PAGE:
That means it's time for NHL.com staffers to go public with their predictions for the 2011-12 NHL season. Here's a look at how our experts size up who makes it out of the Eastern and Western conferences, plus which team wins the Stanley Cup, and which most valuable player who will take home the Conn Smythe Trophy.
We have added an escape clause -- of sorts. Each pick for the conference winners comes with a "Wrong Turn" comment that allows how the predicted conference winner might not make it to the Stanley Cup Final. That said, let's just say there was a run on Penguins, Blackhawks and Sharks, but the Kings, Rangers and Canadiens have reasons for optimism, too. And if you are hoping for an all-Canada Stanley Cup Final, well, that's in the NHL crystal ball for one staffer.
** Wrong Turn: Injuries, which you can't predict, will slow down even the best of teams. If Malkin and Crosby find themselves back on the IR, the Pens will find themselves at a major disadvantage come playoff time.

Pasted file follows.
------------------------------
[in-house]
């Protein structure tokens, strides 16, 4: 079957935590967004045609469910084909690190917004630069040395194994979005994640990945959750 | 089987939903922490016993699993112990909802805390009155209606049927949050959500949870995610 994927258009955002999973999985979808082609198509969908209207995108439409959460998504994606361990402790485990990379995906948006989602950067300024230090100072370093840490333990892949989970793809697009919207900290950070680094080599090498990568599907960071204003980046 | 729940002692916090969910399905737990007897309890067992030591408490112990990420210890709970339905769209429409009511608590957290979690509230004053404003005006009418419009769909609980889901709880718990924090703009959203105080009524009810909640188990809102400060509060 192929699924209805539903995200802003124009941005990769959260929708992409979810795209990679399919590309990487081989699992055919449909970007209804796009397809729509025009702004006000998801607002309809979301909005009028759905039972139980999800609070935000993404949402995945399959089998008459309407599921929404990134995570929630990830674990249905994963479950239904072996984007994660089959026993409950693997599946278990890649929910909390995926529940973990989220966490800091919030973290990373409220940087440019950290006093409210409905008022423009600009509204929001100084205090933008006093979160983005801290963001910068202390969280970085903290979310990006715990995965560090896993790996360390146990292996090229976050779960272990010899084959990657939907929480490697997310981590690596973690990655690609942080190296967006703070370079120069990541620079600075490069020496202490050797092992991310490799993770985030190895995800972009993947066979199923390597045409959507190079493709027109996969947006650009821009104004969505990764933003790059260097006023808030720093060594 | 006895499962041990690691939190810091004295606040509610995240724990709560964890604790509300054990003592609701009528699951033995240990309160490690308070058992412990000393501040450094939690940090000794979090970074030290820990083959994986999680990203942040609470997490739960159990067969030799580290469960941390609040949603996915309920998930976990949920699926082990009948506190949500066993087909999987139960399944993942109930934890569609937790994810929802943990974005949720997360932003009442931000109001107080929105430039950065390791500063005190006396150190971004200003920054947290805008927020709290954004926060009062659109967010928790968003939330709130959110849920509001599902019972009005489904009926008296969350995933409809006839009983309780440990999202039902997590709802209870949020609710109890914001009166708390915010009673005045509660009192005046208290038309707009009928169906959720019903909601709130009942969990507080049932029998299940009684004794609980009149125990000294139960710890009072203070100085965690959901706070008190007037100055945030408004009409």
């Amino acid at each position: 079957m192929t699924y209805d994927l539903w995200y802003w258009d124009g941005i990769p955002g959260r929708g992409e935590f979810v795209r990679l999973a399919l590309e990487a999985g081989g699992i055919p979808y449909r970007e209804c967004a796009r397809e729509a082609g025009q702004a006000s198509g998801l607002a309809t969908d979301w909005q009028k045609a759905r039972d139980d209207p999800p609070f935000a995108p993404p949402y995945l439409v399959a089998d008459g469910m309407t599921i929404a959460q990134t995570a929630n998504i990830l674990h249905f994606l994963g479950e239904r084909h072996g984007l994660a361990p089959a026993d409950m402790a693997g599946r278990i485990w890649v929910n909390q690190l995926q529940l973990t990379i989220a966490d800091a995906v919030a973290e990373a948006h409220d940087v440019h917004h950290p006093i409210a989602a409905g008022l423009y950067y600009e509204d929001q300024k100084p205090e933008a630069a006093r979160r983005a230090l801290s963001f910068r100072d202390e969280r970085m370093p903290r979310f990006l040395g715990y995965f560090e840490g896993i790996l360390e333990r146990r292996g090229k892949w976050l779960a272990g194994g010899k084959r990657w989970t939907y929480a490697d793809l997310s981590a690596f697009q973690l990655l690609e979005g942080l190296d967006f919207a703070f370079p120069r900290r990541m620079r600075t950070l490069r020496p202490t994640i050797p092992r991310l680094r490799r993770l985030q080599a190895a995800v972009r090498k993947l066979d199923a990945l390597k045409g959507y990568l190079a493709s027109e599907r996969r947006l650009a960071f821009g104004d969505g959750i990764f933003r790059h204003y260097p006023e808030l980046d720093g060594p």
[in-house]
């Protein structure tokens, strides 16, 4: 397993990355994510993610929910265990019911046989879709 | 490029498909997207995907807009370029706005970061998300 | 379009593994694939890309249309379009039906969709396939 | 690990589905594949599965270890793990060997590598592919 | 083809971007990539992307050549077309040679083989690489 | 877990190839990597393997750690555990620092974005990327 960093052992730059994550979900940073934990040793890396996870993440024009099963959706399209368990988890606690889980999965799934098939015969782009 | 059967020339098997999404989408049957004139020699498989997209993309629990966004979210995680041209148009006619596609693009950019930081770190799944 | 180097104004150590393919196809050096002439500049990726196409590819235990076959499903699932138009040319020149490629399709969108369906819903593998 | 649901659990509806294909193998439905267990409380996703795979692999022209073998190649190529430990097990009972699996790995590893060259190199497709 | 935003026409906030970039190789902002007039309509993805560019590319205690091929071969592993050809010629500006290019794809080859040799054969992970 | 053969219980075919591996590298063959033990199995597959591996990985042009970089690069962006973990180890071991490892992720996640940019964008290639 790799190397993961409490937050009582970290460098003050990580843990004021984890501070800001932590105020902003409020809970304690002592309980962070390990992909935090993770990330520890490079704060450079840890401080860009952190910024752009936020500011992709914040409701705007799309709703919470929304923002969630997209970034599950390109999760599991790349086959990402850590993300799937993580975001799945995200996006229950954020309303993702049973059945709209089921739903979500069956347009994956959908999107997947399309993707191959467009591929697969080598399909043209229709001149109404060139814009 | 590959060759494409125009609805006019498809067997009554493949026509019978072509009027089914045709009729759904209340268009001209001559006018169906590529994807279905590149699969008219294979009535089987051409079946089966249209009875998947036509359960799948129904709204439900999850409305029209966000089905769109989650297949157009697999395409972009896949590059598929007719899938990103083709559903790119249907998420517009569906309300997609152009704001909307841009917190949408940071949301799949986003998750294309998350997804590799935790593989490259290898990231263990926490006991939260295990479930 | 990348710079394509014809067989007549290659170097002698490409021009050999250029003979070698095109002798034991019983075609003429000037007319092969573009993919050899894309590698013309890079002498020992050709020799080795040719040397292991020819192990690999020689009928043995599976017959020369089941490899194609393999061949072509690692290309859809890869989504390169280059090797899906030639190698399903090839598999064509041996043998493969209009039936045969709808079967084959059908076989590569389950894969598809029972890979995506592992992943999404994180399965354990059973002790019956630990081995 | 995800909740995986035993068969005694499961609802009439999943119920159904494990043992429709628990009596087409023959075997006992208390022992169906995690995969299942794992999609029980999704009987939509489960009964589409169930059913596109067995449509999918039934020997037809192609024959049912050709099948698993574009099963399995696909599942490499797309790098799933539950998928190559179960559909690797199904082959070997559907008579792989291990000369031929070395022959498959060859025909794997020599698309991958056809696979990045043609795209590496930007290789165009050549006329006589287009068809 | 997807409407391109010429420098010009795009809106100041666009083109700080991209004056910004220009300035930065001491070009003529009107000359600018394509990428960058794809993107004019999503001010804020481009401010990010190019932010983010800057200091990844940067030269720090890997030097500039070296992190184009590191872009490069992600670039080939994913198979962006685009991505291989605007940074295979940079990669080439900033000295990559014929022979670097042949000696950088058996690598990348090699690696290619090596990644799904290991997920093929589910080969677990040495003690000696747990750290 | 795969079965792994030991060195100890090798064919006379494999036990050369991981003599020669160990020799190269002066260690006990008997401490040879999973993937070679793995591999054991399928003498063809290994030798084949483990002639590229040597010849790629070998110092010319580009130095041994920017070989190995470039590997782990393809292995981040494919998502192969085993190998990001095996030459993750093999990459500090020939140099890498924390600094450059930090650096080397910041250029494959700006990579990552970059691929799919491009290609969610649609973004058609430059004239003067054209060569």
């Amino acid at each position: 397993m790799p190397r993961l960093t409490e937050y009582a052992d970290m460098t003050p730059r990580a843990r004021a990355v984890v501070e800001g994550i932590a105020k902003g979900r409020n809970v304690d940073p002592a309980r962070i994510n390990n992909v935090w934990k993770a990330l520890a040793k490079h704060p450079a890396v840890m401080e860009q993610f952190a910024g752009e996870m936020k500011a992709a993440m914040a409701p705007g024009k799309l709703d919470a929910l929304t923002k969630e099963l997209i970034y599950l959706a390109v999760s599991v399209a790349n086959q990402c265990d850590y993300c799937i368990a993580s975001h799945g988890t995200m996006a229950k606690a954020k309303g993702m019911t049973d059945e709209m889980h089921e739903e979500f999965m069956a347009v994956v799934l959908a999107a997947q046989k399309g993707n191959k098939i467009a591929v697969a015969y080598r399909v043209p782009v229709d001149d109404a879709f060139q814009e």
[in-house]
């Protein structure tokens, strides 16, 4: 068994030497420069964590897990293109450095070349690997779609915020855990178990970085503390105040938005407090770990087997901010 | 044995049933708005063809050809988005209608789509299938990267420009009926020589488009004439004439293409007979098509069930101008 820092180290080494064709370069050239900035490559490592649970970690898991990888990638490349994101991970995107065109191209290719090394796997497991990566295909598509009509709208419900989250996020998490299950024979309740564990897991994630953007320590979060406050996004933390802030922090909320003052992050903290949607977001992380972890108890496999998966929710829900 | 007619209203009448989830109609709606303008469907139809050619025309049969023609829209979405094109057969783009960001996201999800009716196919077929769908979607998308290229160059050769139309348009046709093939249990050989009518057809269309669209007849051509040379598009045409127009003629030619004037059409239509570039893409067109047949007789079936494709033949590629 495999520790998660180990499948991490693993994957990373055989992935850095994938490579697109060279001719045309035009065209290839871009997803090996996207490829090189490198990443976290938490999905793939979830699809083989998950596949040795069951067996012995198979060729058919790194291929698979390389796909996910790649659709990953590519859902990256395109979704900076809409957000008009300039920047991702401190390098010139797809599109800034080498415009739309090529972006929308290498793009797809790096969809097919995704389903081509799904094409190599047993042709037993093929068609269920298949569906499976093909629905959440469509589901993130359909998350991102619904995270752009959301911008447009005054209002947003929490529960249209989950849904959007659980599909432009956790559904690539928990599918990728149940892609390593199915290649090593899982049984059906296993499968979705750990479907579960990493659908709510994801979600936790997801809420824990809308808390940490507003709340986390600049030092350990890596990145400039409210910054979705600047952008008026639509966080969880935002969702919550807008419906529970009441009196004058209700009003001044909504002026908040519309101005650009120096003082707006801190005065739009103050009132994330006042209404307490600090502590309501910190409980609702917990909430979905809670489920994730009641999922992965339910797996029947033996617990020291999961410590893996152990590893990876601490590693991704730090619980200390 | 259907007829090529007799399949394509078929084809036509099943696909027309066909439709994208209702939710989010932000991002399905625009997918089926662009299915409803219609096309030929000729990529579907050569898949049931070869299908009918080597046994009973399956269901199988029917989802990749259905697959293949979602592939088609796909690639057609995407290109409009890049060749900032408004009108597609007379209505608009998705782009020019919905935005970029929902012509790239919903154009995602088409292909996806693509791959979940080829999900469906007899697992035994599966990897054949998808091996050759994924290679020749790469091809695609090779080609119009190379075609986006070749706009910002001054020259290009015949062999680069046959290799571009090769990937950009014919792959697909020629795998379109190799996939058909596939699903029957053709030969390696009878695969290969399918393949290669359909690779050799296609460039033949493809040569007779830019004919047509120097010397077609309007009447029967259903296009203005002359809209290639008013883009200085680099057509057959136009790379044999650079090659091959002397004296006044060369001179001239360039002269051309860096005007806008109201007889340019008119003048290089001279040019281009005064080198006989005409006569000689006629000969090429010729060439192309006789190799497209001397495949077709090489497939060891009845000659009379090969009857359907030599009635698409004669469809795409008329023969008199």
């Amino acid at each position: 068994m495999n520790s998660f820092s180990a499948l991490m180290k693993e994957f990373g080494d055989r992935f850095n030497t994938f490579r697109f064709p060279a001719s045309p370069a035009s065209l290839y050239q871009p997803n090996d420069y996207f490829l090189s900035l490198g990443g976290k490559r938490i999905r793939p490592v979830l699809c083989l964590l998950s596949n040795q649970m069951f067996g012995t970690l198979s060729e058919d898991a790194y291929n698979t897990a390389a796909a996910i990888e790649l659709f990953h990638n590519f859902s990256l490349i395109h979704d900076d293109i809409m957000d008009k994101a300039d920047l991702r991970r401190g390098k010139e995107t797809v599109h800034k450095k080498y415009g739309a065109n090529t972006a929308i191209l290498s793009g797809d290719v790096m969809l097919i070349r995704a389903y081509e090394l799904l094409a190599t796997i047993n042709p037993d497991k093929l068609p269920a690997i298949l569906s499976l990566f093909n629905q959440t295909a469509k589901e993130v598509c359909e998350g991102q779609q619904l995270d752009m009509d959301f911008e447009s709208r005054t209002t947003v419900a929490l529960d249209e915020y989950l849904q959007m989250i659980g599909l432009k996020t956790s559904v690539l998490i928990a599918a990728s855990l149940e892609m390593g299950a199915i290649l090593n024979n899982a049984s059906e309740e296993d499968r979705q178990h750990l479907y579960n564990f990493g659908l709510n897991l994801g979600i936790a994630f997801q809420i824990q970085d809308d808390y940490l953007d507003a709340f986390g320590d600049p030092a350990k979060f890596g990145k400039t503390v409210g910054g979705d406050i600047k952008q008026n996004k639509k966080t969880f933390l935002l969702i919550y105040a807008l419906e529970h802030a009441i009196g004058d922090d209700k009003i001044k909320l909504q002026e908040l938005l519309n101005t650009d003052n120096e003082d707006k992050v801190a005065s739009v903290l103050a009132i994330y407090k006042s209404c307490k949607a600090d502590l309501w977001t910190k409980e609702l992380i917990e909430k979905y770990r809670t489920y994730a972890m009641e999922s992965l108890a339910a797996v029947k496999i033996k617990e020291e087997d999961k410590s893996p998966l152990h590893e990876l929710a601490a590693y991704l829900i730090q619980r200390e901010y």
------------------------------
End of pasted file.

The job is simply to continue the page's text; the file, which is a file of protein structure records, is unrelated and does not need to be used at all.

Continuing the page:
Why they win: In the past, I felt the Sharks came up a bit short on defense when they waded into elite-level competition. GM Doug Wilson addressed that weakness in the offseason, acquiring legit top-pair defenseman Brent Burns from the Wild. Burns is a big guy who'll eat minutes, play in all game situations and take some of the pressure off star puck-mover Dan Boyle. The Sharks' offense, led by Joe Thornton, Patrick Marleau and new arrival Martin Havlat, should provide plenty of goal support for starting goalie Antti Niemi, who already owns a Stanley Cup ring.
** Wrong turn: If Burns doesn't live up to expectations, San Jose likely will be cast in the role of bridesmaid again in the West.
Penguins, 6 games
When healthy, the Penguins are just too strong. I mean, where are the weaknesses? Even their arena is state of the art. In a thrilling final series, I feel they'll wear down the Sharks, who likely will be a little battered from a tough playoff run in the West. I see Marc-Andre Fleury making a big save late to secure the franchise's fourth Cup.
Jordan Staal, Penguins
It would be easy to pick Crosby or Malkin, and no doubt those two will have a major impact on the Penguins' Cup success. But I'll take Staal, who's a terrific compliment to the club's big dogs. The fact that coach Dan Bylsma uses Staal in important game situations isn't a coincidence. Staal is one of those players who finds different ways to help you win. He'll be rewarded for those efforts with the Conn Smythe.